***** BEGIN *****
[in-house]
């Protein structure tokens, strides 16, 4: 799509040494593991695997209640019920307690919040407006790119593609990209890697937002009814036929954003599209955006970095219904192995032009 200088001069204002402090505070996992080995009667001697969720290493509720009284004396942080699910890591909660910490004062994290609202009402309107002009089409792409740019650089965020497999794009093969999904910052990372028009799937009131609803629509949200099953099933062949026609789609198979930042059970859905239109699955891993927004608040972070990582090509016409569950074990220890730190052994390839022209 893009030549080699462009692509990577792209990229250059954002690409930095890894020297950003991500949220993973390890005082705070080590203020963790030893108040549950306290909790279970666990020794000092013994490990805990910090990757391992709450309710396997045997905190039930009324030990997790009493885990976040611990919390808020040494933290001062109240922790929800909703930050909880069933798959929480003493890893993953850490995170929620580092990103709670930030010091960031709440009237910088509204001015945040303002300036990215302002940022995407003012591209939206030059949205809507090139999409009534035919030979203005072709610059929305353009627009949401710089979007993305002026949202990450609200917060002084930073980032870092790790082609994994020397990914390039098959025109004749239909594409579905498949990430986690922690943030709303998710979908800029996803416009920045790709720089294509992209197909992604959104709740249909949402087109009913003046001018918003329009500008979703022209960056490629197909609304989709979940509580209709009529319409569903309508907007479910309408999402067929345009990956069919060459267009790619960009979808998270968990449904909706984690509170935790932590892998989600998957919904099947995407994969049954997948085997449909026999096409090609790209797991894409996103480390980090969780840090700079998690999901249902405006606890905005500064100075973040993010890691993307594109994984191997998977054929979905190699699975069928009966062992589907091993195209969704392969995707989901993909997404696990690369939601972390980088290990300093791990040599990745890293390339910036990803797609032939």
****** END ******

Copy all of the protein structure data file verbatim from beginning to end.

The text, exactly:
[in-house]
């Protein structure tokens, strides 16, 4: 799509040494593991695997209640019920307690919040407006790119593609990209890697937002009814036929954003599209955006970095219904192995032009 200088001069204002402090505070996992080995009667001697969720290493509720009284004396942080699910890591909660910490004062994290609202009402309107002009089409792409740019650089965020497999794009093969999904910052990372028009799937009131609803629509949200099953099933062949026609789609198979930042059970859905239109699955891993927004608040972070990582090509016409569950074990220890730190052994390839022209 893009030549080699462009692509990577792209990229250059954002690409930095890894020297950003991500949220993973390890005082705070080590203020963790030893108040549950306290909790279970666990020794000092013994490990805990910090990757391992709450309710396997045997905190039930009324030990997790009493885990976040611990919390808020040494933290001062109240922790929800909703930050909880069933798959929480003493890893993953850490995170929620580092990103709670930030010091960031709440009237910088509204001015945040303002300036990215302002940022995407003012591209939206030059949205809507090139999409009534035919030979203005072709610059929305353009627009949401710089979007993305002026949202990450609200917060002084930073980032870092790790082609994994020397990914390039098959025109004749239909594409579905498949990430986690922690943030709303998710979908800029996803416009920045790709720089294509992209197909992604959104709740249909949402087109009913003046001018918003329009500008979703022209960056490629197909609304989709979940509580209709009529319409569903309508907007479910309408999402067929345009990956069919060459267009790619960009979808998270968990449904909706984690509170935790932590892998989600998957919904099947995407994969049954997948085997449909026999096409090609790209797991894409996103480390980090969780840090700079998690999901249902405006606890905005500064100075973040993010890691993307594109994984191997998977054929979905190699699975069928009966062992589907091993195209969704392969995707989901993909997404696990690369939601972390980088290990300093791990040599990745890293390339910036990803797609032939």